The squabble between Twitter and India’s right-wing government further escalated on Friday after the nation’s technology minister, Ravi Shankar Prasad, claimed he was denied access to his account for almost an hour.
“Friends! Something highly peculiar happened today,” the minister said in one of the seven tweets he posted about the incident. “Twitter denied access to my account for almost an hour on the alleged ground that there was a violation of the Digital Millennium Copyright Act of the USA and subsequently they allowed me to access the account.”
Friends! Something highly peculiar happened today. Twitter denied access to my account for almost an hour on the alleged ground that there was a violation of the Digital Millennium Copyright Act of the USA and subsequently they allowed me to access the account. pic.twitter.com/WspPmor9Su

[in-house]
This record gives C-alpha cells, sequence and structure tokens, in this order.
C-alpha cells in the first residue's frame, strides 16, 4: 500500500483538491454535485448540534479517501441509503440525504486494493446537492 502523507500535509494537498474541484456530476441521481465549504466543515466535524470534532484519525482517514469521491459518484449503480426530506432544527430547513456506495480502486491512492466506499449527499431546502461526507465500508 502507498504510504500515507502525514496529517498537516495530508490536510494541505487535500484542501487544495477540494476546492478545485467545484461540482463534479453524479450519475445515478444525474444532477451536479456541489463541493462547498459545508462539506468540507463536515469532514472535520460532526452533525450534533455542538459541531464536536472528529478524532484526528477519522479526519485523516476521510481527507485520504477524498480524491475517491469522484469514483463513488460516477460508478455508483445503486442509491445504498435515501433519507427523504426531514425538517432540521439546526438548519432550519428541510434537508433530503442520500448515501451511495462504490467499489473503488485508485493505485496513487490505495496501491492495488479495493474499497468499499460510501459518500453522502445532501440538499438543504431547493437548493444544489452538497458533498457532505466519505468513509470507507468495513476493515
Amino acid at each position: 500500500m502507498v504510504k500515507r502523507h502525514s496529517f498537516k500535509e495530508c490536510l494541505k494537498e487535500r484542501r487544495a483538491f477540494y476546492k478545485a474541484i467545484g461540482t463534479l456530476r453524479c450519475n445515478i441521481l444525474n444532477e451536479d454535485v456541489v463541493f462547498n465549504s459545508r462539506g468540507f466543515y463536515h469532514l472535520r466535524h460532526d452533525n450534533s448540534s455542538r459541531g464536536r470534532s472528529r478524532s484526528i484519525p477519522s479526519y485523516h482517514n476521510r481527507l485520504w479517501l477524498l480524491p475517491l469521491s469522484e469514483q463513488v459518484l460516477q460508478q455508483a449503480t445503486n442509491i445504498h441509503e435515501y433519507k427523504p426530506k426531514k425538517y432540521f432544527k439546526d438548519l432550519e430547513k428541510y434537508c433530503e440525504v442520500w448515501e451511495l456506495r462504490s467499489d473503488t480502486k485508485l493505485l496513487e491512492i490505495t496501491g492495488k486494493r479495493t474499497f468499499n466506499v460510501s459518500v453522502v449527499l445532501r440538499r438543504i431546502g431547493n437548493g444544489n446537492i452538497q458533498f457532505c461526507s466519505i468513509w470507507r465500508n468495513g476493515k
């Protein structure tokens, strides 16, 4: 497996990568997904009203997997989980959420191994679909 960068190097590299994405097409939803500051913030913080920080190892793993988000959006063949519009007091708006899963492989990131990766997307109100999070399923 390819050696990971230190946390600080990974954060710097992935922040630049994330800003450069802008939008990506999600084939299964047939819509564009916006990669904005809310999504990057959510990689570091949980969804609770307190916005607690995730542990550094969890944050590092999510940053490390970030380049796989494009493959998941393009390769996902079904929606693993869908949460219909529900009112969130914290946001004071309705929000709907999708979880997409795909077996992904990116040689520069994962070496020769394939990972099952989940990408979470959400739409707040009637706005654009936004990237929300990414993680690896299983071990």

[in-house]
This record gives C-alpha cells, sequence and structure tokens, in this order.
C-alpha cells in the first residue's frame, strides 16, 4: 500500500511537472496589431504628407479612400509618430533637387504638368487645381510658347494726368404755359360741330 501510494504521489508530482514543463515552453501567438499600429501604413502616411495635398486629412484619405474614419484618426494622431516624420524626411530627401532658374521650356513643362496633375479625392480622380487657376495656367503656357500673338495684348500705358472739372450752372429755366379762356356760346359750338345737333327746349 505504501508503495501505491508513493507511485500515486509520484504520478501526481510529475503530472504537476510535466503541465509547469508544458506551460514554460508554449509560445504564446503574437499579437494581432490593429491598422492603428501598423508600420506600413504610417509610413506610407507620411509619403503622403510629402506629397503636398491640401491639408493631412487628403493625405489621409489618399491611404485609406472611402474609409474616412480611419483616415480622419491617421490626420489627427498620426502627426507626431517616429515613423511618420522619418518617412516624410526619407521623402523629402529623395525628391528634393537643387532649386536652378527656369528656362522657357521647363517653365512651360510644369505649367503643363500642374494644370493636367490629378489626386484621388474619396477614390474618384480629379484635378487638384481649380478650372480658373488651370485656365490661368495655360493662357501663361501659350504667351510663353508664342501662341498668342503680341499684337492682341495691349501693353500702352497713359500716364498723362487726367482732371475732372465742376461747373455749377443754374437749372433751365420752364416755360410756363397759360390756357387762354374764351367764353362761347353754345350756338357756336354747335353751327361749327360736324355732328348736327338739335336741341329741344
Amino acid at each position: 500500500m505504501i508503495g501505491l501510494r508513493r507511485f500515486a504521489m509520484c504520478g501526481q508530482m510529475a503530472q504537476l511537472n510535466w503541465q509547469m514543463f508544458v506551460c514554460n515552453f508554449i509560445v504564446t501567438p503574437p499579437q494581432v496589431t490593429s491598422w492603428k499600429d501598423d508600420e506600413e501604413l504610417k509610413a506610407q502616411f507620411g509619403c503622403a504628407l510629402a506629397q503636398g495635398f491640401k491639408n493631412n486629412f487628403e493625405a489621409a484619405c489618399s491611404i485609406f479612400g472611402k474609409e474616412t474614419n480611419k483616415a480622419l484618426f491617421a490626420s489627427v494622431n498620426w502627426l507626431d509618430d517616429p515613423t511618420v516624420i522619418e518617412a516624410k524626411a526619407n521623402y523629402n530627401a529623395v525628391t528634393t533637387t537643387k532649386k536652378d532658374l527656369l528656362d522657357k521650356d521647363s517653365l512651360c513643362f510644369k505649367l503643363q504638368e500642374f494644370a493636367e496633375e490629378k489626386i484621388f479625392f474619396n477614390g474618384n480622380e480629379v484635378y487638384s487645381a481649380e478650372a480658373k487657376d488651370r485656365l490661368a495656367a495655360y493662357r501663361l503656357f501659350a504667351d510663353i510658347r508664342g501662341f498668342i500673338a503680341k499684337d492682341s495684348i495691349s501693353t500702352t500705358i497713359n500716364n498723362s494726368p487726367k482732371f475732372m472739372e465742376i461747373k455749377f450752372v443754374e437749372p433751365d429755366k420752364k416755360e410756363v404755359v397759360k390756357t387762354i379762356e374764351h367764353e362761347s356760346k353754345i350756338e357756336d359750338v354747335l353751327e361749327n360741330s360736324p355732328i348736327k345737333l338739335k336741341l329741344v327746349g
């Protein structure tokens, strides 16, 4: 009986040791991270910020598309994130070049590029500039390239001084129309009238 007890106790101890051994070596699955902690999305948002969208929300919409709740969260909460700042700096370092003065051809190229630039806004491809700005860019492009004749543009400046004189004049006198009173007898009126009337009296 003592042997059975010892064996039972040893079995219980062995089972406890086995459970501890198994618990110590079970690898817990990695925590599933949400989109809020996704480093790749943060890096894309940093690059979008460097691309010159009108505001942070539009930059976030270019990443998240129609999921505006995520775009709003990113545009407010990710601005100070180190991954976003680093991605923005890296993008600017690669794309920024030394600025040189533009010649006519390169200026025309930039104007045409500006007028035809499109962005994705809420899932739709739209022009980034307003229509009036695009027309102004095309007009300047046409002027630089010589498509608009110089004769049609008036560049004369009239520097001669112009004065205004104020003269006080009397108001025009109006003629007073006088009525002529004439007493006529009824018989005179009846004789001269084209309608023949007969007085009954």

— Ravi Shankar Prasad (@rsprasad) June 25, 2021
Twitter confirmed to CNN that it had withheld one of Mr Prasad’s tweet and restricted his account.
“Per our copyright policy, we respond to valid copyright complaints sent to us by a copyright owner or their authorized representatives,” the social media giant said.
According to Twitter’s website, the company may respond to alleged copyright infringement by locking accounts if multiple complaints are received.
The stress between big tech companies and Indian government are already running high over strict new rules which tech companies fear will erode privacy, usher in mass surveillance and harm business. The Indian government on the other hand claims these rules will help maintain national security.
India’s new IT rules demand companies create special roles in India to keep them in compliance with local law, and for firms to stay in contact with law enforcement 24/7.
They also require companies to trace the “first originator” of messages if asked by authorities, a requirement over which WhatsApp has sued the Indian government.
Twitter has said it has concerns about “core elements of the new IT Rules,” and the “potential threat to freedom of speech” in the country.